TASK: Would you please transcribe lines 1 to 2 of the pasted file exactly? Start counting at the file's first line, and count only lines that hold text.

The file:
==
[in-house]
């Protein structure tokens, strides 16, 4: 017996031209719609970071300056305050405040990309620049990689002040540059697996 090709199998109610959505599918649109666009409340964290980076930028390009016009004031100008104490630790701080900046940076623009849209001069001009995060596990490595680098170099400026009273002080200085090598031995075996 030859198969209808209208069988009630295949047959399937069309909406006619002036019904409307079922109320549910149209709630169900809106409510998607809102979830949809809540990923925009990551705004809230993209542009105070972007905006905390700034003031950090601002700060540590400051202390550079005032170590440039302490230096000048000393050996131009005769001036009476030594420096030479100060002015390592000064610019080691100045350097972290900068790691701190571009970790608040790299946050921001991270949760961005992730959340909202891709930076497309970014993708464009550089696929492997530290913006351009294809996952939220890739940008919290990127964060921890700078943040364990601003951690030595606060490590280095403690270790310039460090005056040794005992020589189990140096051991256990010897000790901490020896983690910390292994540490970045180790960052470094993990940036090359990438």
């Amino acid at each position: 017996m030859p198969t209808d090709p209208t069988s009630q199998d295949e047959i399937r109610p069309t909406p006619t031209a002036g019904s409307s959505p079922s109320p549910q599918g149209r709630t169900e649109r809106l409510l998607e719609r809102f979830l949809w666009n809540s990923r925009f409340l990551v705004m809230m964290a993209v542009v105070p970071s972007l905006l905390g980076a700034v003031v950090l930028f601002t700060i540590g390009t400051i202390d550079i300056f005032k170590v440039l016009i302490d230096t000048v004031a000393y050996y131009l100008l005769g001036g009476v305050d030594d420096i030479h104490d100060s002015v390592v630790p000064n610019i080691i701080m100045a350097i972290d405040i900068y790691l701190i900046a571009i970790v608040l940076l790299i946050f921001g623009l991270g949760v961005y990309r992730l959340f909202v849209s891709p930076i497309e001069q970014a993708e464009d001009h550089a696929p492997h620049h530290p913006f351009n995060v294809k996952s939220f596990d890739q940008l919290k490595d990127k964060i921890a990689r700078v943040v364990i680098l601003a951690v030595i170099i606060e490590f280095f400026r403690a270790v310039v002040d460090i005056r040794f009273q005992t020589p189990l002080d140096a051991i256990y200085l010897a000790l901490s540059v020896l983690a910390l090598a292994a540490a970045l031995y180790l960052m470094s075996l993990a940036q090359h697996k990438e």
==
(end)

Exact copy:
[in-house]
């Protein structure tokens, strides 16, 4: 017996031209719609970071300056305050405040990309620049990689002040540059697996 090709199998109610959505599918649109666009409340964290980076930028390009016009004031100008104490630790701080900046940076623009849209001069001009995060596990490595680098170099400026009273002080200085090598031995075996 030859198969209808209208069988009630295949047959399937069309909406006619002036019904409307079922109320549910149209709630169900809106409510998607809102979830949809809540990923925009990551705004809230993209542009105070972007905006905390700034003031950090601002700060540590400051202390550079005032170590440039302490230096000048000393050996131009005769001036009476030594420096030479100060002015390592000064610019080691100045350097972290900068790691701190571009970790608040790299946050921001991270949760961005992730959340909202891709930076497309970014993708464009550089696929492997530290913006351009294809996952939220890739940008919290990127964060921890700078943040364990601003951690030595606060490590280095403690270790310039460090005056040794005992020589189990140096051991256990010897000790901490020896983690910390292994540490970045180790960052470094993990940036090359990438």